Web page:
‘She said yes, Douglas. Oh God, I’m getting married.’ Martin started hyperventilating.
‘Morning, Chaps!’ Arthur greeted with his usually amount of enthusiasm as Douglas steered Martin in the door of the Portakabin and shut the door behind them.
Arthur was frowning at Martin who was stood in the middle of the room now staring down at his desk as if he’d never seen it before. ‘Is Skip alright?’
‘Martin imbibed a little too much last night.’ Douglas manoeuvred Martin into one of the office chairs. ‘Also he appears to be in some amount of shock. Pop the kettle on will you, Arthur?’
‘Shock? Why? What happened? He didn’t stick a knife in the toaster to try and get his toast out did he, because I just thought Mum was being overly cautious when she told me about that, but it really does give you a shock and makes you all sort of buzzy for the rest of the day.’
‘Not that kind of shock, Arthur. A shock in the sense that he’s just realised that he will soon be a married man.’
‘Skip’s getting married? That’s uh, that’s…’
‘Yes, I thought it might be.’
‘Aw, wow! I’ll need to think of a brilliant present. Do you think there will be cake too?’
‘I don’t know, Arthur. Let’s ask Martin, shall we.’ Douglas swivelled in his chair to face Martin. ‘Martin, will there be cake at your wedding?’
‘Cake?’ Martin frowned, thinking about it. ‘Yes, cake. Lots of cakey type cake. Yes. Which is what she said. Yes.’
‘Are you sure Skip’s alright, Douglas?’
‘I think Martin is experiencing what we men who have been previously married have come to know as cold feet. Sadly, as with all things in life, Martin appears to be several months too early.’ Douglas took his mug of coffee from Arthur. ‘He’ll be fine in a couple of months.’
30th October 2012
‘Um, Douglas.’ They’d been in the air for an hour already and Martin had been uncharacteristically quiet for most of the time. Even Douglas’ suggestion that they play ‘Famous people who sound like swear words’ hadn’t captivated Martin long enough to distract him from whatever was bothering him.
‘Yes, oh Captain, my Captain?’
‘There was something I wanted to ask you. Quite important actually.’ Martin was purposely looking out the front of the aeroplane, intent on flying it rather than looking at Douglas.
‘Well, I was wondering, since you and I are, well, I suppose we’re friends.’
‘Of a sort.’
Martin ignored Douglas. ‘Well, I was wondering if you’d be my best man? At the wedding.’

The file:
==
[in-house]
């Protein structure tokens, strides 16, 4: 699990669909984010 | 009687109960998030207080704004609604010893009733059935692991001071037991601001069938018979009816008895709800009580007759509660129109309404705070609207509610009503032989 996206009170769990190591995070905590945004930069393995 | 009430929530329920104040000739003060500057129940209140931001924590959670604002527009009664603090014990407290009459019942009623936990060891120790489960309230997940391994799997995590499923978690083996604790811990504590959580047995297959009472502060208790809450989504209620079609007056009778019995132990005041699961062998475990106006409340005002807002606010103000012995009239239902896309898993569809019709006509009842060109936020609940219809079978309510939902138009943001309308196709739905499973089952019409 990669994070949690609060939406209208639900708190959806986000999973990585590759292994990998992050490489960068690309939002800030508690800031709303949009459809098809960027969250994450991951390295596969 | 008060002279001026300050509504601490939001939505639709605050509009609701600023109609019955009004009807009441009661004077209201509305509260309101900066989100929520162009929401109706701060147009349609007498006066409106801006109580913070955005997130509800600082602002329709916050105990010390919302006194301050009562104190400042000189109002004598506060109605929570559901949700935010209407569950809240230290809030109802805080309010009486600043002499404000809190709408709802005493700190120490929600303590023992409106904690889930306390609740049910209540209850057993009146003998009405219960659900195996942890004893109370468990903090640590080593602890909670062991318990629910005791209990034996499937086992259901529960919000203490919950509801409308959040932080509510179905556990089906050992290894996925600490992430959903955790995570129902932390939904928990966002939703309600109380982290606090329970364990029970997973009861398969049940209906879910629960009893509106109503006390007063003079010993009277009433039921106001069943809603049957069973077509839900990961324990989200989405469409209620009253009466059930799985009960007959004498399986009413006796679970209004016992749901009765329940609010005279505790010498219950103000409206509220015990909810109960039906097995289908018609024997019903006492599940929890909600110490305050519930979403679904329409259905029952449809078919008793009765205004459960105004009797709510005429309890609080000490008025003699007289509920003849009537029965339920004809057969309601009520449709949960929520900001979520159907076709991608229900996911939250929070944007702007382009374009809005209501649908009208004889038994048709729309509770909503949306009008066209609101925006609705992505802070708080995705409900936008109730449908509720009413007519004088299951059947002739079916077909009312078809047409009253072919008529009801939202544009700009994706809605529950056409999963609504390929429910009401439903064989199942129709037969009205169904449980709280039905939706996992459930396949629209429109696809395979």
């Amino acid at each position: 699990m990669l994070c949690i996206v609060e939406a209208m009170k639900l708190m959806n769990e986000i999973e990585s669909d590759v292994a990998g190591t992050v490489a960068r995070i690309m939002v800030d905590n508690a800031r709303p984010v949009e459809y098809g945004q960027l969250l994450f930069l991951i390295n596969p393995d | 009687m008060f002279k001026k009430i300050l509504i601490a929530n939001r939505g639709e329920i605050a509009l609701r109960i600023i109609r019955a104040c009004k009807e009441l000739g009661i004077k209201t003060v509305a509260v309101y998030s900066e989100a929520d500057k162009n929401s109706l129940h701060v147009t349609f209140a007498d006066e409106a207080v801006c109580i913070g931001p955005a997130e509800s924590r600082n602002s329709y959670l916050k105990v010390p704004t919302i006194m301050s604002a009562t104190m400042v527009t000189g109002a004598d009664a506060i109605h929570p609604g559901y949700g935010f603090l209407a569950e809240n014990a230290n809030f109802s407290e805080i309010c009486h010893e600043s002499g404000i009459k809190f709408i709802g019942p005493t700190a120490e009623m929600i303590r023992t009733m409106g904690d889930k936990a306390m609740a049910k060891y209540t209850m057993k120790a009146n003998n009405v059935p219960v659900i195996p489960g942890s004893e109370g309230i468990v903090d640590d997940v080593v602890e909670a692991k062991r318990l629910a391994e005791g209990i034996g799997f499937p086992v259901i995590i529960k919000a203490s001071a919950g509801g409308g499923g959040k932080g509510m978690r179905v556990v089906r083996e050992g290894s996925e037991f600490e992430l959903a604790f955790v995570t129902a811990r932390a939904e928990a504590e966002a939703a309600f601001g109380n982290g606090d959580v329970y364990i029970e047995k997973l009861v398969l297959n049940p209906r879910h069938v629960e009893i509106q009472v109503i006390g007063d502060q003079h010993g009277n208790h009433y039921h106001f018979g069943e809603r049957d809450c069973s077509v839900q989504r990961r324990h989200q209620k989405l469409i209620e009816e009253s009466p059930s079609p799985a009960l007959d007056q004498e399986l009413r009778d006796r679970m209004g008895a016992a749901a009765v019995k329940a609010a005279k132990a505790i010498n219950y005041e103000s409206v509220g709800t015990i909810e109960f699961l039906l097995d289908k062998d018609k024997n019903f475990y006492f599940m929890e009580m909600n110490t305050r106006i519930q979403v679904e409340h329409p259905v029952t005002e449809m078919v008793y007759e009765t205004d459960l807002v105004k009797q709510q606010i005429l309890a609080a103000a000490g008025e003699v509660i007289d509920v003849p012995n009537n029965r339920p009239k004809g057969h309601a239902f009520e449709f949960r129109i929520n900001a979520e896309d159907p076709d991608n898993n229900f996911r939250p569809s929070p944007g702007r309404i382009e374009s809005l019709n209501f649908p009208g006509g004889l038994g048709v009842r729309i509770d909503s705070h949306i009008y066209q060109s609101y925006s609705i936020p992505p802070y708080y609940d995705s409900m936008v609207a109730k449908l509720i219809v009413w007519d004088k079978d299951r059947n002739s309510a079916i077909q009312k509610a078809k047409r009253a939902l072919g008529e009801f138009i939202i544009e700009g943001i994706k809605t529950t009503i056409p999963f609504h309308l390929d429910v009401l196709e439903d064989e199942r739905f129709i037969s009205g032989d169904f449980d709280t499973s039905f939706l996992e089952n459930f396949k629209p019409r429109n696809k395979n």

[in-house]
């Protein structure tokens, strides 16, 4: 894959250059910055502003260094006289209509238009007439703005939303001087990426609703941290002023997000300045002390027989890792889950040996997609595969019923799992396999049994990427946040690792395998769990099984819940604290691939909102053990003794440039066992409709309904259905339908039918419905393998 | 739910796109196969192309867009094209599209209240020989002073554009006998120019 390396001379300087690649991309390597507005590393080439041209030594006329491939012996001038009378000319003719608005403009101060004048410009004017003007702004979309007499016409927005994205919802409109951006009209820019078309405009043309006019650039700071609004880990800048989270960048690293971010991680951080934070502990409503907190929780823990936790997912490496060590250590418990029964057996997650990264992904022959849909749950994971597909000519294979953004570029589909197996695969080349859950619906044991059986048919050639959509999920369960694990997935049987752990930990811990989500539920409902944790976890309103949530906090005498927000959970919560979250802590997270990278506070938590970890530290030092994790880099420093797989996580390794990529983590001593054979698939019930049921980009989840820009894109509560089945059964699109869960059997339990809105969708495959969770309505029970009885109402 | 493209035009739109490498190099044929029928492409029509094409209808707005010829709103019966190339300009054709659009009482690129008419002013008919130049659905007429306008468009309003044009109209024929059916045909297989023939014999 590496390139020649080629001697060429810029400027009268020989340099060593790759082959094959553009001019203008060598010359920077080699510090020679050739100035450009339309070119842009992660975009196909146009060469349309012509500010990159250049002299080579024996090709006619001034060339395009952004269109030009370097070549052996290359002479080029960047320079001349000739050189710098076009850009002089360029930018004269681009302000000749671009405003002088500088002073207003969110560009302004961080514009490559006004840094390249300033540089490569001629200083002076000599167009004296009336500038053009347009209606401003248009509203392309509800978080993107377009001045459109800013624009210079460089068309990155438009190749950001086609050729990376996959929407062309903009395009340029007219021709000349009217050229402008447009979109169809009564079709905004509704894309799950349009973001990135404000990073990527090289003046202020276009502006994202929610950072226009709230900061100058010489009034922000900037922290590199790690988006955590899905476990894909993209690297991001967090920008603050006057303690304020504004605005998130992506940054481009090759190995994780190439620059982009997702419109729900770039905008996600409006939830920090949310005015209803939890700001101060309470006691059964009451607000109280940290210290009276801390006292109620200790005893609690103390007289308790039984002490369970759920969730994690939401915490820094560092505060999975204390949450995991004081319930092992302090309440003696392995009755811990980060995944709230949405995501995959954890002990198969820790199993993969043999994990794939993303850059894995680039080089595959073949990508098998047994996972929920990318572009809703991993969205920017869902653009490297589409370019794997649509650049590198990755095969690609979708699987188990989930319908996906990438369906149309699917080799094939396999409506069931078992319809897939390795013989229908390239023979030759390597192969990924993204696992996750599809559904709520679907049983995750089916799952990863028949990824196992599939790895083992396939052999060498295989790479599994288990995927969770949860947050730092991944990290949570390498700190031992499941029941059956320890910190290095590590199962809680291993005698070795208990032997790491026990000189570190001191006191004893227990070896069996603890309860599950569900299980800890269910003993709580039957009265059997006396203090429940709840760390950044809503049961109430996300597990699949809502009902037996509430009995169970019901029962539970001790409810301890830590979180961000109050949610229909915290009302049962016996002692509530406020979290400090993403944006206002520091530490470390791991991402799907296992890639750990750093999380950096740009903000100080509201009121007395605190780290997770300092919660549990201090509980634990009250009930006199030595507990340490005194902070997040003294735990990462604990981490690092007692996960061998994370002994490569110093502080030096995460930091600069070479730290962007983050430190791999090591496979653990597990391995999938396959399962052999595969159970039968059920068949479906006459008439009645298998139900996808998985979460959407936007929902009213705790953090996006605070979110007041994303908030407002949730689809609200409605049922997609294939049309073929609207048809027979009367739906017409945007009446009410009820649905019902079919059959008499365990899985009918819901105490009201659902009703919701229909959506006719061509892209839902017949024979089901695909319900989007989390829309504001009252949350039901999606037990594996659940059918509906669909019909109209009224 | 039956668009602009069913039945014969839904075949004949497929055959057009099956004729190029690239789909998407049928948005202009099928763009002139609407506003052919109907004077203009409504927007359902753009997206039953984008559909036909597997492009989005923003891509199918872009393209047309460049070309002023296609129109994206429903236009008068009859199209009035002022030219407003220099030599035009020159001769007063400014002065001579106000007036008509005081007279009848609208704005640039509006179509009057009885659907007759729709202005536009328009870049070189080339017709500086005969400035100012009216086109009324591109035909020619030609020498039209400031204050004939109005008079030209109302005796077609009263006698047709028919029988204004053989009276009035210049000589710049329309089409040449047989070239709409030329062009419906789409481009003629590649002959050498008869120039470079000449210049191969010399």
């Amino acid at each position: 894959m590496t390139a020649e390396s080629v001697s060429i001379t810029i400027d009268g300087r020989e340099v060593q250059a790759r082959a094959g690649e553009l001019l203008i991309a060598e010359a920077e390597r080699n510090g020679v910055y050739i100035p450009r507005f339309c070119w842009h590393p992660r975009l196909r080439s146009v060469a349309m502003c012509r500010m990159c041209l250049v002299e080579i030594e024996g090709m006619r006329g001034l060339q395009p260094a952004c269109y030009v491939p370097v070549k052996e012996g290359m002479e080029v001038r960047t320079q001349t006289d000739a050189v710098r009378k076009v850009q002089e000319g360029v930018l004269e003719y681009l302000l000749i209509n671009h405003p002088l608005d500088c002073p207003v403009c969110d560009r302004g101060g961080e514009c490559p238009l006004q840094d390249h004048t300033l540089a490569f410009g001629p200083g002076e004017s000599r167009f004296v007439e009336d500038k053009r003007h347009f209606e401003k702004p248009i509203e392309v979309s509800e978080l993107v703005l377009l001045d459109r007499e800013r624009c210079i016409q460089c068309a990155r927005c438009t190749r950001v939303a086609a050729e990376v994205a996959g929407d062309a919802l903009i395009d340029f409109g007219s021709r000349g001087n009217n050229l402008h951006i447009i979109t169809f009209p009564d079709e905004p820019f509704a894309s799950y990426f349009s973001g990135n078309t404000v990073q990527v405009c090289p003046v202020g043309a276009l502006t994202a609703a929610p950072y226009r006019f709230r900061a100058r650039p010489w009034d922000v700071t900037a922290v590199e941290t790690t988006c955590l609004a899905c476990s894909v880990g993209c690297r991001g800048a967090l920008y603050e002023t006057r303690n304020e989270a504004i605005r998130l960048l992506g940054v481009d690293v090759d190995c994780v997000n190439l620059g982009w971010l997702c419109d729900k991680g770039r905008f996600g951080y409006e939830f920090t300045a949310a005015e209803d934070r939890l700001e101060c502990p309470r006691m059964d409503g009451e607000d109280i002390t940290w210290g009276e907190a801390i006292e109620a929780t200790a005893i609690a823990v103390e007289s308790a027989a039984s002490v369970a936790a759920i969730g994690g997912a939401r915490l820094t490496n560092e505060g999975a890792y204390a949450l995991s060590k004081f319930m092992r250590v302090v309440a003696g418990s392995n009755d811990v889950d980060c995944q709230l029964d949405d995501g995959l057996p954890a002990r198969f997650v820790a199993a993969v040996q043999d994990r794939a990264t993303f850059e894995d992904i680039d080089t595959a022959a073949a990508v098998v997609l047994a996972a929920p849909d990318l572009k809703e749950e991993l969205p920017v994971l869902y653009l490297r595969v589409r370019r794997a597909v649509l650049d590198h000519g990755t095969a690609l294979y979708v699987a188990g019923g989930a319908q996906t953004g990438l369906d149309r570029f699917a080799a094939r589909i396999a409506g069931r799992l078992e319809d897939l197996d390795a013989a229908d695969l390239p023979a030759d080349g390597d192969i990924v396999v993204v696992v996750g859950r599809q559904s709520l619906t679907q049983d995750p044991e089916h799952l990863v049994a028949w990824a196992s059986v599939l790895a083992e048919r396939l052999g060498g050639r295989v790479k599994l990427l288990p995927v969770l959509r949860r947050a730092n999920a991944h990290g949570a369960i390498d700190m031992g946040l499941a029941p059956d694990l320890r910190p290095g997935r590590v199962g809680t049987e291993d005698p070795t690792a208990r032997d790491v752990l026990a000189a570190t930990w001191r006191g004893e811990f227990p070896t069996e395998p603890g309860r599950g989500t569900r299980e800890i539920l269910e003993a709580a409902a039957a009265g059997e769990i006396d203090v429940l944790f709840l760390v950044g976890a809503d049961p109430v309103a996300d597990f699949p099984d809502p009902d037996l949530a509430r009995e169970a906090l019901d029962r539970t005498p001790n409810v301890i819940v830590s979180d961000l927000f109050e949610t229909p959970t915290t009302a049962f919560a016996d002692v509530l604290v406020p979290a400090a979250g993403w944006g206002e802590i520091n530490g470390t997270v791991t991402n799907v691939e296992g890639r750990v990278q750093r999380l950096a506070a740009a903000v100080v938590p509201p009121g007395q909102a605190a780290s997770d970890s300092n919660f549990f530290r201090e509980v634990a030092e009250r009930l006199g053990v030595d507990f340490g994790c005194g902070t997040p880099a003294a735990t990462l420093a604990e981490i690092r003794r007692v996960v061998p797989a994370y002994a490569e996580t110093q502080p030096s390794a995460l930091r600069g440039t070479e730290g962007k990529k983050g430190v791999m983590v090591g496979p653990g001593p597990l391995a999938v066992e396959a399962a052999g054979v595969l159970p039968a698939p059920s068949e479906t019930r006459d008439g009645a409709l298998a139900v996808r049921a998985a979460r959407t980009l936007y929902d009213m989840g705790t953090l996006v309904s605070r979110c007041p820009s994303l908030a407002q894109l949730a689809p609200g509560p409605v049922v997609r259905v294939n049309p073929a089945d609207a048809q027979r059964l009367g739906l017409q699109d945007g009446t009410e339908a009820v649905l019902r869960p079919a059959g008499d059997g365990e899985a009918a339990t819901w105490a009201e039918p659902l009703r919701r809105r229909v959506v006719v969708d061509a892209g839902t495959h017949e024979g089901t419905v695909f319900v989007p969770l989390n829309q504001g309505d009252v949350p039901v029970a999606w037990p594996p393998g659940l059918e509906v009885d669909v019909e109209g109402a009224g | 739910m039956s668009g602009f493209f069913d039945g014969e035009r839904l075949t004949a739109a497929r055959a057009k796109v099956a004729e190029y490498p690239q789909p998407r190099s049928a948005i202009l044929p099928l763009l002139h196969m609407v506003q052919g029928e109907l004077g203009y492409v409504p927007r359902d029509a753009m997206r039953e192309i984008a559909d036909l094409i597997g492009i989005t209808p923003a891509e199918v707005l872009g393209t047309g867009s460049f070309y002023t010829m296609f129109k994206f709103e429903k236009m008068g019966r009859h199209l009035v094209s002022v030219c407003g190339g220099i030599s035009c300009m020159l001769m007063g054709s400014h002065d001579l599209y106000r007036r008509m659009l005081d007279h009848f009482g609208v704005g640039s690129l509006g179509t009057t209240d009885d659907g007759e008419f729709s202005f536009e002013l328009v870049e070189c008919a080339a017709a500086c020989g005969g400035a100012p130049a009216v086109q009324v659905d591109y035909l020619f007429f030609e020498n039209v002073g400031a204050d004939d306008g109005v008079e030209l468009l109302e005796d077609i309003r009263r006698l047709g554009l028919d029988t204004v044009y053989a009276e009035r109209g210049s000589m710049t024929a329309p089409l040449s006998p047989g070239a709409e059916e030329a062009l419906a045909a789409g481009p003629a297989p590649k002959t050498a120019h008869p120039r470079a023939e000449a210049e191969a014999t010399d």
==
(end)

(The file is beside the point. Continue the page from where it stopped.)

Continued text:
There was a lengthy pause while Douglas watched Martin perspiring nervously, waiting for an answer. Douglas was flattered to be asked, but he vaguely wondered if Martin was just winding him up. Either way, Douglas’ initial reaction was to react defensively by joking about it.
‘Am I really the right person for the job, Martin? Surely you’d much prefer Arthur?’
‘Oh, yes, with a bachelor party at McDonalds after a trip to the cinema to see the latest Disney film.’
‘Oh, now, be fair Martin. Arthur’s allowed to go and see 12A’s now as long as you or I are with him.’
‘Douglas,’ Martin warned, but there was the hint of an easy smile as he glanced Douglas’ way.
‘Are you honestly asking me to be your best man?’
‘No, Douglas, I’m asking you for a joke, of course I’m asking you to be my best man. I can’t think of anyone better to give me advice than a man who’s been married and divorced three times.’
‘Sir does flatter me so.’
Martin sighed, losing patience. ‘Douglas will you be my best man or not?’
‘Happily, Martin.’ Douglas smiled. ‘Happily.’
12th March 2013
Martin awoke with a snort, coming too to find himself entangled in someone else’s limbs. For a moment he thought Sophie had found her way home earlier than she had planned, but then he remembered the previous evening, the words STAG NIGHT looming large out of the storm of a hangover that was slowly building behind his eyes.
Martin raised his head from the chest it was resting on to peer over the body of which he was now almost positive belonged to that of their hapless Steward, to stare at Douglas who was sitting on the sofa, a cup of tea in one hand.